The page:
Leahy to Introduce Bill Scaling Back Government Surveillance

Senate Judiciary Chairman Patrick J. Leahy on Tuesday introduced a new surveillance overhaul bill that has the backing of civil liberties groups, but leaves an open question about what a House and Senate compromise on intelligence might look like.

E-Rate Brought Classroom Internet Up by 80 Percent

The Federal Communications Commission’s E-Rate program is formally known as the Universal Service Program for Schools and Libraries . It was created under the 1996 Telecommunications Act and is administered through the Universal Service Administrative Company, an independent, not-for-profit corporation.

Funding Shake-Up May Change Subsidies for Internet Access in Schools, Libraries

Federal Communications Commission Chairman Tom Wheeler’s plan to shake up the E-Rate program of federal subsidies for Internet service in public schools and libraries has only partly been successful — his FCC colleagues have agreed to make more money available for Wi-Fi, as Wheeler proposed in June, but only if the money isn’t needed for basic Internet connections.

House Passes Social Media Homeland Security Bill

The House passed a bill on Tuesday to establish a social media working group within the Homeland Security Department to provide guidance and recommendations for first responders when terrorist attacks and other emergencies occur.

After Aereo, the Cloud Comes Under Scrutiny

Discussions of the Aereo case on broadcast copyrights often include references to the Cablevision court case in 2008 and its importance to “cloud” computing.

Court's Aereo Decision Narrow Enough for Some, Continues to Raise Questions for Others

When the Supreme Court ruled last month that the television streaming service Aereo had violated the copyrights of major broadcasters, the justices also cautioned that their ruling was limited in nature.

Email Search Warrant Provision Added to Spending Bill

Among the 12 annual spending bills that fund the federal government, the Financial Services and General Government appropriations bill is generally one of the more contentious. But during a markup of the House’s fiscal 2015 version, there wasn’t any fight when it came to an amendment targeting a law that allows federal agencies to obtain emails older than 180 days without a search warrant.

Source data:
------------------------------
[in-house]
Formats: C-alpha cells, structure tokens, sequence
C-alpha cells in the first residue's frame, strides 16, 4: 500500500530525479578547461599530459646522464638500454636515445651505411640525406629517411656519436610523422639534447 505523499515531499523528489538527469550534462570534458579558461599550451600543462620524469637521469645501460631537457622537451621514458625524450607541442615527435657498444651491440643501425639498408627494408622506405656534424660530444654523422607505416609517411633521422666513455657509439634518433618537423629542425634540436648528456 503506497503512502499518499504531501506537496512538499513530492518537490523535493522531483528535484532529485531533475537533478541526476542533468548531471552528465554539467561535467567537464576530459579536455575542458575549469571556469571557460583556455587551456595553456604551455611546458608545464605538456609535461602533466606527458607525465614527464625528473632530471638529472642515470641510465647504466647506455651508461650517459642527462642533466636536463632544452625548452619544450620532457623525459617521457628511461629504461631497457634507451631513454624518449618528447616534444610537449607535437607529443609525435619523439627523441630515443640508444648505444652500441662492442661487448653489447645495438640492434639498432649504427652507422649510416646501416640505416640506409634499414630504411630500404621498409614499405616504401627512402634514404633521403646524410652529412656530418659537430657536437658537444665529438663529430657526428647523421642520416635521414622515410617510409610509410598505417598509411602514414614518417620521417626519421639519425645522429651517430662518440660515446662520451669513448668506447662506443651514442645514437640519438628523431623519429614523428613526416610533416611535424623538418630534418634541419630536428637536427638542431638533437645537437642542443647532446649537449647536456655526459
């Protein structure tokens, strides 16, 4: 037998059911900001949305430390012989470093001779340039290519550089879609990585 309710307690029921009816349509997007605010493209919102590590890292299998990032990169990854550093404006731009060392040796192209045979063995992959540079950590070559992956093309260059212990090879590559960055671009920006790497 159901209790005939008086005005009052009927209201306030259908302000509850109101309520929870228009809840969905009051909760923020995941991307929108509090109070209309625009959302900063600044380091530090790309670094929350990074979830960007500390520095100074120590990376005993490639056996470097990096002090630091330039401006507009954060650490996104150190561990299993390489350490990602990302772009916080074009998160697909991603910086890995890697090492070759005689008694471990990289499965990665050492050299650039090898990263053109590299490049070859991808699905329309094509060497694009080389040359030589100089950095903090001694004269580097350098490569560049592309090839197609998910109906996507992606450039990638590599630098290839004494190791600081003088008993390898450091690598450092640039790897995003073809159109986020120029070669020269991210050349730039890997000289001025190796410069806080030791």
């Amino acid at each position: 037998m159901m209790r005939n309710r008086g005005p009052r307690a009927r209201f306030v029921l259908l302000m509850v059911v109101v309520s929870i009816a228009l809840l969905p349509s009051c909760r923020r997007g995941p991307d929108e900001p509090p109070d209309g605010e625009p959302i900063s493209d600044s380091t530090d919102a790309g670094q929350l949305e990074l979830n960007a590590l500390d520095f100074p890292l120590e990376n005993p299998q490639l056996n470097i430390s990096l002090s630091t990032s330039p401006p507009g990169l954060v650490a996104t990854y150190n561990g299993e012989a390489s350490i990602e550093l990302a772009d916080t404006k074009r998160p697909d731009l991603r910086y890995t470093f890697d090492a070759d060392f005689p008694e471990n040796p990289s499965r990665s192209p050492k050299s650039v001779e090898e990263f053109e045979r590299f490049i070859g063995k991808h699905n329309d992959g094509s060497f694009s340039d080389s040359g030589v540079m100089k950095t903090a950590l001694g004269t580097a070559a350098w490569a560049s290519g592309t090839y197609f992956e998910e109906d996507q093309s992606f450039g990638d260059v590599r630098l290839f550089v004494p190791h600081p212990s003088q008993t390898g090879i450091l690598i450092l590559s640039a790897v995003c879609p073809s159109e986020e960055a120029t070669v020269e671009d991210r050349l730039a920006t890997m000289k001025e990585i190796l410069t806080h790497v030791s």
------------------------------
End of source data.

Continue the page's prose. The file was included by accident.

Status of Legislative Moves to Hinder NTIA Switch

Here’s the status of various legislative moves in Congress, including those that would slow down the National Telecommunications and Information Administration’s move to step out of Internet domain functions:

Lawmakers Voice Concerns as NTIA Looks to Relinquish Internet Domain Administration

Could authoritarian governments gain power over the Web if the U.S. steps out of its role in the Internet domain name system?

George Takei Talks Snowden, Japanese Internment and YouTube

Actor George Takei is in town, in part, to promote the AARP YouTube show he hosts, and he chatted with your HOH Technocrat correspondent about his personal history, political activism and his thoughts on the National Security Agency surveillance program.  

At a "Selfies with George" AARP event promoting its Takei's Take channel, which starts its second season next month, the original Mr. Sulu stated a simple demographic fact that was nevertheless startling: “My Star Trek fans are now of AARP membership generation."